Departmental approach to the curriculum
Economics A level aims to enable students to develop an interest in and an enthusiasm for the subject, and to appreciate the contribution of economics to the understanding of the wider economic and social environment. It introduces a tool kit of economic theories and concepts to describe and explain economic behaviour at a business, national and international level. Through this it will encourage an enquiring, critical and thoughtful approach to the study of economics and develop an ability to think as an economist. It will also develop analytical and quantitative skills, together with qualities and attitudes that will equip them for the challenges, opportunities and responsibilities of university study and working life.
Long Term Curriculum Overviews
Year 12 and 13
Exam board - Edexcel
Course - Economics A
The economics A level is split into four main themes. The first two sections will be covered in Year 12.
Introduction to Markets and Market Failure
Students will develop a knowledge of the nature of economics, how markets work, market failure and government intervention.
1.1 The nature of economics
1.2 How markets work
1.3 Market failure
1.4 Government intervention
UK Economy – performance and policies
Students will develop an understanding of the measures of economic performance, aggregate demand, aggregate supply, national income, economic growth, macroeconomic objectives and policy.
2.1 Measures of economic performance
2.2 Aggregate demand
2.3 Aggregate supply
2.4 National income
2.5 Economic growth
2.6 Macroeconomic objectives and policy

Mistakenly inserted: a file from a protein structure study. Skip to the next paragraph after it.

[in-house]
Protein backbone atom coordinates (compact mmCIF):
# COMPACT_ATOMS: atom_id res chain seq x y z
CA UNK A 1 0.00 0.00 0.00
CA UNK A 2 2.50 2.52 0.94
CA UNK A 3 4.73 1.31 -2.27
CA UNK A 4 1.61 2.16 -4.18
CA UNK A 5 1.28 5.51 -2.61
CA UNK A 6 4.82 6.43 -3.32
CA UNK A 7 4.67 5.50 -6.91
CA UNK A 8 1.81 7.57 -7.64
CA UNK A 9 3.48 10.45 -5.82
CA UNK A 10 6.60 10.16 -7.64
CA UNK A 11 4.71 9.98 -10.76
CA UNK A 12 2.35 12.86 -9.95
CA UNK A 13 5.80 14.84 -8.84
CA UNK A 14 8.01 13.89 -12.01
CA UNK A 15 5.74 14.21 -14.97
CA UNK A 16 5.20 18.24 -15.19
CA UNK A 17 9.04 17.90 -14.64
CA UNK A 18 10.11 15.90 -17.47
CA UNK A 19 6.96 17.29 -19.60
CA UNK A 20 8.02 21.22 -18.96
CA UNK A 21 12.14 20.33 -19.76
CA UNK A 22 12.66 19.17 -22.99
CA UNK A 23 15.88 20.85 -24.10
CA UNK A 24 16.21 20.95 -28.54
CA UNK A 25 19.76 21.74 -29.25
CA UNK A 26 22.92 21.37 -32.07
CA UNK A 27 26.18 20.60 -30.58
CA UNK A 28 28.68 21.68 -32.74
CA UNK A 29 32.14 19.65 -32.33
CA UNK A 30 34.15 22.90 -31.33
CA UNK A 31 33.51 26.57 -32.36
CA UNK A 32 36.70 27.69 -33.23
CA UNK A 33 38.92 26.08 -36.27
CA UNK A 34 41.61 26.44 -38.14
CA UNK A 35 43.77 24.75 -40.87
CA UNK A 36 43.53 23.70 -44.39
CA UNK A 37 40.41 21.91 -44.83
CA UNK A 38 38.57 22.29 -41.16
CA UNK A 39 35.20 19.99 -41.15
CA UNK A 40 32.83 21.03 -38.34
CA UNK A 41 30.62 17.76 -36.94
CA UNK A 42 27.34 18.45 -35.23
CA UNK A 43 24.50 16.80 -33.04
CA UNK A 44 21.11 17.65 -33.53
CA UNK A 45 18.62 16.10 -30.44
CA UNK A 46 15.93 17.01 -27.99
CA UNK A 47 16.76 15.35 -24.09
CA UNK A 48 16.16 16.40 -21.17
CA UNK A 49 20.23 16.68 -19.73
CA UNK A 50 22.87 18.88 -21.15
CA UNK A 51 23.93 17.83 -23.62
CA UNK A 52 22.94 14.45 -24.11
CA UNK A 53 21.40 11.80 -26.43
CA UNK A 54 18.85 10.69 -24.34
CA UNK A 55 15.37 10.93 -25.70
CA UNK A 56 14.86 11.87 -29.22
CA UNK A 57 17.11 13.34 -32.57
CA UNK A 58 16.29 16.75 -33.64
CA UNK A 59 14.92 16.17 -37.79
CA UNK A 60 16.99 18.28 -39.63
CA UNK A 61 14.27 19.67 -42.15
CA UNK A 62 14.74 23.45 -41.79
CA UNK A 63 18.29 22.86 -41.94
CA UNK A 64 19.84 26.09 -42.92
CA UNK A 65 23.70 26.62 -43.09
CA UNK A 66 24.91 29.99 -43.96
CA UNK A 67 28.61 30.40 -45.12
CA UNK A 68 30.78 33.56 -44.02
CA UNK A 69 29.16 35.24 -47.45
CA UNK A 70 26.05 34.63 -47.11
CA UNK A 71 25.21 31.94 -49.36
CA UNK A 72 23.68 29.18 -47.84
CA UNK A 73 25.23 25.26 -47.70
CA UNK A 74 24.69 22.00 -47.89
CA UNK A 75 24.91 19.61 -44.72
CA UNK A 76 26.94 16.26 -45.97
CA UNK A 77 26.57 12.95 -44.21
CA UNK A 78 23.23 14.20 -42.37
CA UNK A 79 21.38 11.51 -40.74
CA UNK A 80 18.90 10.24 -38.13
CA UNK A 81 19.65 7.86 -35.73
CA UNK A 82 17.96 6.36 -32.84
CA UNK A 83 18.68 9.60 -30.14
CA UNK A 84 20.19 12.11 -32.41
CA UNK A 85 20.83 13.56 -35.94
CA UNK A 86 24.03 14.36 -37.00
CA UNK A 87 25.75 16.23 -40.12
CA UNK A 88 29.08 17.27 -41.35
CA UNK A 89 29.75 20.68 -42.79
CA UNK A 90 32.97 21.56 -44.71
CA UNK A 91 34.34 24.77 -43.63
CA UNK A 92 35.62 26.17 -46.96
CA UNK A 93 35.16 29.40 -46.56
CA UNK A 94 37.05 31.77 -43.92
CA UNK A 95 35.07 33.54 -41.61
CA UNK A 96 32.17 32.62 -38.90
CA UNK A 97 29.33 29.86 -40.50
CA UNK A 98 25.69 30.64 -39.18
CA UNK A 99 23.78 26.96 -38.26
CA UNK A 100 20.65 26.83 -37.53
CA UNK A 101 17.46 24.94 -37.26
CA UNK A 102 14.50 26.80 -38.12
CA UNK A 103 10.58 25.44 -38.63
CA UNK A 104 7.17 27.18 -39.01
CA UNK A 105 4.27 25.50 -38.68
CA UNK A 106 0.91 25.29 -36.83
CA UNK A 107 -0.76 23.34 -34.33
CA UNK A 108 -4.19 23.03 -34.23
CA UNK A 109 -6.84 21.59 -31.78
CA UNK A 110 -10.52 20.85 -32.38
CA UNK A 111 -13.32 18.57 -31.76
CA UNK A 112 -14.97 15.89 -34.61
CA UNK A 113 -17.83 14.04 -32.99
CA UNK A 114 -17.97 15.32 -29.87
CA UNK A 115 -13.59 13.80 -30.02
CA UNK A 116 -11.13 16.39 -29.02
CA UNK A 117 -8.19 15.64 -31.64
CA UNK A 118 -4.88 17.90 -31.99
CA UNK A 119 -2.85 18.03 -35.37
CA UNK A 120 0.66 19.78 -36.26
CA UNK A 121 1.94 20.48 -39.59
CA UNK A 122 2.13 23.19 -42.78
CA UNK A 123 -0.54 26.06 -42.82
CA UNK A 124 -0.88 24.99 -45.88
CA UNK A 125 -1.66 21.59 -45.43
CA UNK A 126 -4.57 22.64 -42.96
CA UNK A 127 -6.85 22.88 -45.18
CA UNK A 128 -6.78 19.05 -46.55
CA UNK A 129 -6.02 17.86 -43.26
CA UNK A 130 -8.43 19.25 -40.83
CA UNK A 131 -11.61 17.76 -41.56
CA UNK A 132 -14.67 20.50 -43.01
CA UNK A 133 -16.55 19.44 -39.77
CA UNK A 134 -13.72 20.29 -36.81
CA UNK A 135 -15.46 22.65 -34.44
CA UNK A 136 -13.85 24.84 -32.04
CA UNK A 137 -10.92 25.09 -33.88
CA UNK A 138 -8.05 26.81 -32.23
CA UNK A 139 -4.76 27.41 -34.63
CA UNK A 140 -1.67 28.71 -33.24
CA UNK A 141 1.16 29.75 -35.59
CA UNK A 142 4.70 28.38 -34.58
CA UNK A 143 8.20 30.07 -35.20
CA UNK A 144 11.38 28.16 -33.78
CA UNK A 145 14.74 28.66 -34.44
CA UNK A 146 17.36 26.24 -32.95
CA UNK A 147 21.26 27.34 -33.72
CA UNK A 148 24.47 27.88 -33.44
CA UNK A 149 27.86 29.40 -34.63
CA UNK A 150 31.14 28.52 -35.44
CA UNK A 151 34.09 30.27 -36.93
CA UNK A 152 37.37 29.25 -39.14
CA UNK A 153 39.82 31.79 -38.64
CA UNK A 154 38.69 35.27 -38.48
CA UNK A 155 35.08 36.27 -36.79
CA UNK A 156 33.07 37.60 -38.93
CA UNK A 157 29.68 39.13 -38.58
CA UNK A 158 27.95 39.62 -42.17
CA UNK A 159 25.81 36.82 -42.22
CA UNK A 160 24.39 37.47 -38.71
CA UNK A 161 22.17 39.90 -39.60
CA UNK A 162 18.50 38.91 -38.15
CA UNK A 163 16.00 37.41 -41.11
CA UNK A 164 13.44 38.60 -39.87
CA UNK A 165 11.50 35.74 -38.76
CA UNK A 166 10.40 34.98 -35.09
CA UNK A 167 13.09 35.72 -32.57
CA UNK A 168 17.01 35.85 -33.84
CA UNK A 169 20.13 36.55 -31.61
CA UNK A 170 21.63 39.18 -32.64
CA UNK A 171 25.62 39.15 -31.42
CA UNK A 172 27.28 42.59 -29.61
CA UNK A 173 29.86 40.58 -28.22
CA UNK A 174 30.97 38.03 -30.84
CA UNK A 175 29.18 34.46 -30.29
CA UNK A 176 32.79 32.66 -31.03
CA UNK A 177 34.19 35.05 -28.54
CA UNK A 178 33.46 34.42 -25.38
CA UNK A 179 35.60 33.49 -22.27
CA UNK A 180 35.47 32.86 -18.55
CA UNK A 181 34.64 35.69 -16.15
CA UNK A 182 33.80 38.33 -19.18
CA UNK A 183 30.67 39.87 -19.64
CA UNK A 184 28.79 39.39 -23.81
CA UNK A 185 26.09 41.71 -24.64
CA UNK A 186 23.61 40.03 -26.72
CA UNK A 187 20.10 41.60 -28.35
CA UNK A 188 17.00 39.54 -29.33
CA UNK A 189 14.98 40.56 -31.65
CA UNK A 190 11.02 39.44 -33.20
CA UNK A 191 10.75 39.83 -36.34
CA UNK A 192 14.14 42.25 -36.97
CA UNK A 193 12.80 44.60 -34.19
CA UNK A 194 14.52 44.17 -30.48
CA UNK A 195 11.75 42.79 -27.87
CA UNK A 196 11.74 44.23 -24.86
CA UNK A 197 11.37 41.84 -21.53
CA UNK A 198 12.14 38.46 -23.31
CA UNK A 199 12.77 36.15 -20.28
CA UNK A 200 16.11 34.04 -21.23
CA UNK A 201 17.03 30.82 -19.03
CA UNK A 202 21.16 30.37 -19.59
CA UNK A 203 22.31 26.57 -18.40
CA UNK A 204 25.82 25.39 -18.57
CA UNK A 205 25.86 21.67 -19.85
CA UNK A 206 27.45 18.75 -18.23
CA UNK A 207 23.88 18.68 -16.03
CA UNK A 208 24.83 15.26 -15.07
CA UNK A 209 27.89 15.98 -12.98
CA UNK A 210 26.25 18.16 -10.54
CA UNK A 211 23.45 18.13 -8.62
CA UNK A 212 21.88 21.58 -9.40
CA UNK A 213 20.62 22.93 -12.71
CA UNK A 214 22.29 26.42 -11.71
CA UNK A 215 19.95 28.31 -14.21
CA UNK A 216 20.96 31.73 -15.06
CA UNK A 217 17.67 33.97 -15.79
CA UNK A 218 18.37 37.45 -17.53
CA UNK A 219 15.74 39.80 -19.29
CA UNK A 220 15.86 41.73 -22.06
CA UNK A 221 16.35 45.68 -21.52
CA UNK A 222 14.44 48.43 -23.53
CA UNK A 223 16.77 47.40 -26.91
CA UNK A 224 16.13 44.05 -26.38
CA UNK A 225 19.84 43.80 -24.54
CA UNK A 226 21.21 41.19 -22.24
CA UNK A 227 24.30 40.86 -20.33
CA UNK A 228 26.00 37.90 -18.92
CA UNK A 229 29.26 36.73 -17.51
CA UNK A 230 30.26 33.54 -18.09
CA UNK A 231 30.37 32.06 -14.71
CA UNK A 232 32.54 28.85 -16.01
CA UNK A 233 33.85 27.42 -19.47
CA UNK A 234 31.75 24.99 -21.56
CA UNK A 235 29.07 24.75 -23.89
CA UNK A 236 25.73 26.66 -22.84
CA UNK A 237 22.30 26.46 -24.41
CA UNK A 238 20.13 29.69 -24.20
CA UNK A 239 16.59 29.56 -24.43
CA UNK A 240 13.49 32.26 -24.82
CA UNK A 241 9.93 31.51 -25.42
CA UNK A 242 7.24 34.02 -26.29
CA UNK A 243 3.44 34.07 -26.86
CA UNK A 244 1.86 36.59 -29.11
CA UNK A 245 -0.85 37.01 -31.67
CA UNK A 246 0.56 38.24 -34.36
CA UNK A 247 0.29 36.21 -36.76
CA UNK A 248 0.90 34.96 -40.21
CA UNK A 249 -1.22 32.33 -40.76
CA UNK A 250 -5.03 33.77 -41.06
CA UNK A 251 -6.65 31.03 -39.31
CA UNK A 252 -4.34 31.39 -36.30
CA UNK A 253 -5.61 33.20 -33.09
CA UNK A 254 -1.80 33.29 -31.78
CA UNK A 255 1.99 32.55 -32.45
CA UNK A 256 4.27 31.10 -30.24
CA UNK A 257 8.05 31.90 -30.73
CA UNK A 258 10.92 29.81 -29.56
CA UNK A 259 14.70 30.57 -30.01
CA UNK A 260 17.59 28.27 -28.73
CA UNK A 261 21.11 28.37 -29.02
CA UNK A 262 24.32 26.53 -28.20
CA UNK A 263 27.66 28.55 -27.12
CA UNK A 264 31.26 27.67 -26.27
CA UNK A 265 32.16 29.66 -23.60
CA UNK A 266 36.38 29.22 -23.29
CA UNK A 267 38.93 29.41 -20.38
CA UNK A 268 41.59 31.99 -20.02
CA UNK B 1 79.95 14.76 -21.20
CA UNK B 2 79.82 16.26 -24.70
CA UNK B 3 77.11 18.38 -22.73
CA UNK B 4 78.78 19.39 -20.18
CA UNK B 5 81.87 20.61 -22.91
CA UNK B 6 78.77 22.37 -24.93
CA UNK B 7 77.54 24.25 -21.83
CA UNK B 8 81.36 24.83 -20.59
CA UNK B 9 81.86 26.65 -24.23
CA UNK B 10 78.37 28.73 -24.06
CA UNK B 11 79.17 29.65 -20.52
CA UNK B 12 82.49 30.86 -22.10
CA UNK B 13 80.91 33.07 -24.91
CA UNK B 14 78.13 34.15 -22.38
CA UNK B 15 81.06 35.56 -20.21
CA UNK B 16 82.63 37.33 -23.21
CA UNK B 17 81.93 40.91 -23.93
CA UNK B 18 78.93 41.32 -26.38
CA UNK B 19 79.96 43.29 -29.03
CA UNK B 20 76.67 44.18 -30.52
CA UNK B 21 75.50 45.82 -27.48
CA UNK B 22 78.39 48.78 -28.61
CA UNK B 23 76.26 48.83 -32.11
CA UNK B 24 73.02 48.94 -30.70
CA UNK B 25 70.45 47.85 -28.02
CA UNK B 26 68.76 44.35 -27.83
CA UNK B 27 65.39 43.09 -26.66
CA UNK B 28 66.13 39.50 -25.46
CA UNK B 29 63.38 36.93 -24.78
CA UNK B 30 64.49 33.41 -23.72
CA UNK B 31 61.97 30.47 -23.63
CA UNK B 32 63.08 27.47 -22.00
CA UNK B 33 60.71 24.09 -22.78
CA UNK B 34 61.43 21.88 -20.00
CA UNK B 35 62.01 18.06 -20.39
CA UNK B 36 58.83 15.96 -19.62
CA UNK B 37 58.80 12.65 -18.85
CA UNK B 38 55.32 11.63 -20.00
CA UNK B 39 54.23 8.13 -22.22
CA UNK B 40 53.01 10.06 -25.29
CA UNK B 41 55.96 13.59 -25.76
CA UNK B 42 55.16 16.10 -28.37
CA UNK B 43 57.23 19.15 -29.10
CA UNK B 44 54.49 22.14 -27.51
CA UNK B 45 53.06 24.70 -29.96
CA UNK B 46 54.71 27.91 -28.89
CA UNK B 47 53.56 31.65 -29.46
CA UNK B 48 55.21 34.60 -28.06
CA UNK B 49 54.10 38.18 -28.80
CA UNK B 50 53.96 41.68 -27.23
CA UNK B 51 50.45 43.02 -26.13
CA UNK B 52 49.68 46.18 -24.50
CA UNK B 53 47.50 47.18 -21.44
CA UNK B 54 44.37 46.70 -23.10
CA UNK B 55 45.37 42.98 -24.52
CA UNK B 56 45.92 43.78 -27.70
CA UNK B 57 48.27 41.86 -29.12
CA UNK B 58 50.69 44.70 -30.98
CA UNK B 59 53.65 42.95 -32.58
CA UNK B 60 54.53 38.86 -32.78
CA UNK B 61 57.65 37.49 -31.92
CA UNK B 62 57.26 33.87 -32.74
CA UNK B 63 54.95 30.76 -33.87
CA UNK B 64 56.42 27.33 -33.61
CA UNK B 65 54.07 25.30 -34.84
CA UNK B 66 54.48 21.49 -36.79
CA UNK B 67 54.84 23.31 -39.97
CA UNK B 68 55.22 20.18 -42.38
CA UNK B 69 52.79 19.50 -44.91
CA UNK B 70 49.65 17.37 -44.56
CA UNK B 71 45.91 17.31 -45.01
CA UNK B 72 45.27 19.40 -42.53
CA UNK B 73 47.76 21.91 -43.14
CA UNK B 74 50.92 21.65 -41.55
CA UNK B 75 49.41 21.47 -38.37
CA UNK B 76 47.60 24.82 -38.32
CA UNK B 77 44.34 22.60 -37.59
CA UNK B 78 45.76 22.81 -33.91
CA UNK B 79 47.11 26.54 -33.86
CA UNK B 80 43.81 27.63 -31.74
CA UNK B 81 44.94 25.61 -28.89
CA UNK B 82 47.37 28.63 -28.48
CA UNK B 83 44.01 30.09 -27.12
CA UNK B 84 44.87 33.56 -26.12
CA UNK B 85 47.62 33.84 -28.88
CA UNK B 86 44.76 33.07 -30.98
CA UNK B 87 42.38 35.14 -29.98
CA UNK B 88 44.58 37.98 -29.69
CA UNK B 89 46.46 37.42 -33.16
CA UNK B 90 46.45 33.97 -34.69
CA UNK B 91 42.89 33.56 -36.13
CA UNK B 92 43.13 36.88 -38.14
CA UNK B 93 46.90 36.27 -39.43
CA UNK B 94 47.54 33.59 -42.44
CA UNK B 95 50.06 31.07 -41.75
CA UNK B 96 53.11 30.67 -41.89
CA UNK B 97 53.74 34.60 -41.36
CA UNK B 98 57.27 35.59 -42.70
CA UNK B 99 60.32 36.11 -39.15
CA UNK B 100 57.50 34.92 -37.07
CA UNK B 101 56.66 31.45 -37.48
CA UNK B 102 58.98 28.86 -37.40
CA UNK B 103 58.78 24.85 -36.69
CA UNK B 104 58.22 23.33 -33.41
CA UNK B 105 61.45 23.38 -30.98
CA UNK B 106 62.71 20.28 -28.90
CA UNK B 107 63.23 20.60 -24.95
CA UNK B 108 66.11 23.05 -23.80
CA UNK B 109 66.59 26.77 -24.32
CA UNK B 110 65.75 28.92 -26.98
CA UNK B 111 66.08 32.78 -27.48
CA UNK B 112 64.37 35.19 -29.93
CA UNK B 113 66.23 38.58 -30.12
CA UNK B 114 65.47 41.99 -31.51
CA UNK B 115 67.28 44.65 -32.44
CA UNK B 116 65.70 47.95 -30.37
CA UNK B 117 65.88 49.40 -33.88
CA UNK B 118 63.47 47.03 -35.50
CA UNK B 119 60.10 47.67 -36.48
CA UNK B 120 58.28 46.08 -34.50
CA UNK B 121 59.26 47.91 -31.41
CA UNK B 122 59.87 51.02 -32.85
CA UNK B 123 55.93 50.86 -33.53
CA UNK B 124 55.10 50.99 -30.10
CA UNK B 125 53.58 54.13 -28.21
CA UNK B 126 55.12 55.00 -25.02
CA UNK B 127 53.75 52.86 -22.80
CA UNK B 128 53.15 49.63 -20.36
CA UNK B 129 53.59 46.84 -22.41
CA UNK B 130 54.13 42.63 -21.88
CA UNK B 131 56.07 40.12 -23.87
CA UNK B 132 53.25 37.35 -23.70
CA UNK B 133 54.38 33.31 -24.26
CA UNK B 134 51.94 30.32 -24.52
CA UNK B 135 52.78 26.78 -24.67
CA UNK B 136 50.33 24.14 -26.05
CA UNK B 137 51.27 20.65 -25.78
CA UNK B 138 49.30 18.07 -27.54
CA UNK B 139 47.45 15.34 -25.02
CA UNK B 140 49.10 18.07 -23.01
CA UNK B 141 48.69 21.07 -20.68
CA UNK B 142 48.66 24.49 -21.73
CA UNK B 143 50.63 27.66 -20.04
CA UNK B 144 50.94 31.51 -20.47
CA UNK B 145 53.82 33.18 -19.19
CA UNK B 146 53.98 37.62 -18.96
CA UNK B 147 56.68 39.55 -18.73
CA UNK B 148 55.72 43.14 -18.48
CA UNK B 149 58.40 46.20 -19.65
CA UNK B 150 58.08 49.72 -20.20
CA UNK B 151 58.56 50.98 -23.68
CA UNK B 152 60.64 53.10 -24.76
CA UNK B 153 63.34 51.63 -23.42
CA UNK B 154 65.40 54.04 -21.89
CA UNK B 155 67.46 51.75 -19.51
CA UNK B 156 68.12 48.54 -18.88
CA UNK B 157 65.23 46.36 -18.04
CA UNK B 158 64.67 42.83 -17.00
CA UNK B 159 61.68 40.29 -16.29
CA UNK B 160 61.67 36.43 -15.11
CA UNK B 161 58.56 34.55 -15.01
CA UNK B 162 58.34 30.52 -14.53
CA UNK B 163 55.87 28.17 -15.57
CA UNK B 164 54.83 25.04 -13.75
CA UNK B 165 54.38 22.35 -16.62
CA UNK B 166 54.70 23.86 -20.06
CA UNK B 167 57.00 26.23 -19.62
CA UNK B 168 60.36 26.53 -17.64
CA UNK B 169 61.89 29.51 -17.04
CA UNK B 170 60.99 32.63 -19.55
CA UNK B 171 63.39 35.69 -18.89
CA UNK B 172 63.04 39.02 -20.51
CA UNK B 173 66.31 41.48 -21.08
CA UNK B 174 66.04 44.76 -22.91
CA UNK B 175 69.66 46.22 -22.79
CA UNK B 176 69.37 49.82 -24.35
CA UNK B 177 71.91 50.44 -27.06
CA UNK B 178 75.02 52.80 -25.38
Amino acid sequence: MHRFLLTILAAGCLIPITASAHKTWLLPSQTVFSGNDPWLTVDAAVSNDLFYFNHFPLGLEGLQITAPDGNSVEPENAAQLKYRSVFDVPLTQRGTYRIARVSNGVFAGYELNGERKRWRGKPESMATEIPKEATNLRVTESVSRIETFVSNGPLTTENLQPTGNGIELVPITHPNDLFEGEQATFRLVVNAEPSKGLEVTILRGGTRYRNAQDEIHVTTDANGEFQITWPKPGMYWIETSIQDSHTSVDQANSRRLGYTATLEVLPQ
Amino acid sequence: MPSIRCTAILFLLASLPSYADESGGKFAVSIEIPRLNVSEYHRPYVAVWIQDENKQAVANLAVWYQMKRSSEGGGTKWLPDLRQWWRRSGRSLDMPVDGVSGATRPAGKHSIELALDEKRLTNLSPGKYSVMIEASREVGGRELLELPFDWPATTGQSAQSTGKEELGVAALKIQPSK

In Year 13 they will study:
Business Behaviour and the Labour Market
In this theme students will examine business growth, business objectives, revenues, costs and profits, market structures, labour market and Government intervention.
3.1 Business growth
3.2 Business objectives
3.3 Revenues, costs and profits
3.4 Market structures
3.5 Labour markets
3.6 Government intervention
Students will be expected to gain an understanding of international economics, poverty and inequality, emerging and developing economies, and the international financial sector.
4.1 International economics
4.2 Poverty and inequality
4.3 Emerging and developing economies
4.4 The financial sector
4.5 The role of the state in the macroeconomy
How can you help your child succeed in economics?
It is important that students have an interest in the economic world around them and in current affairs, have the ability to communicate effectively and are competent in mathematical techniques such as calculating percentages and interpreting graphs.
Discussions at home regarding current affairs and news relating to economics will aid students to gain a deeper understanding of what is being taught in the classroom. This shall also reinforce the use of economic language which is essential to show knowledge and understanding.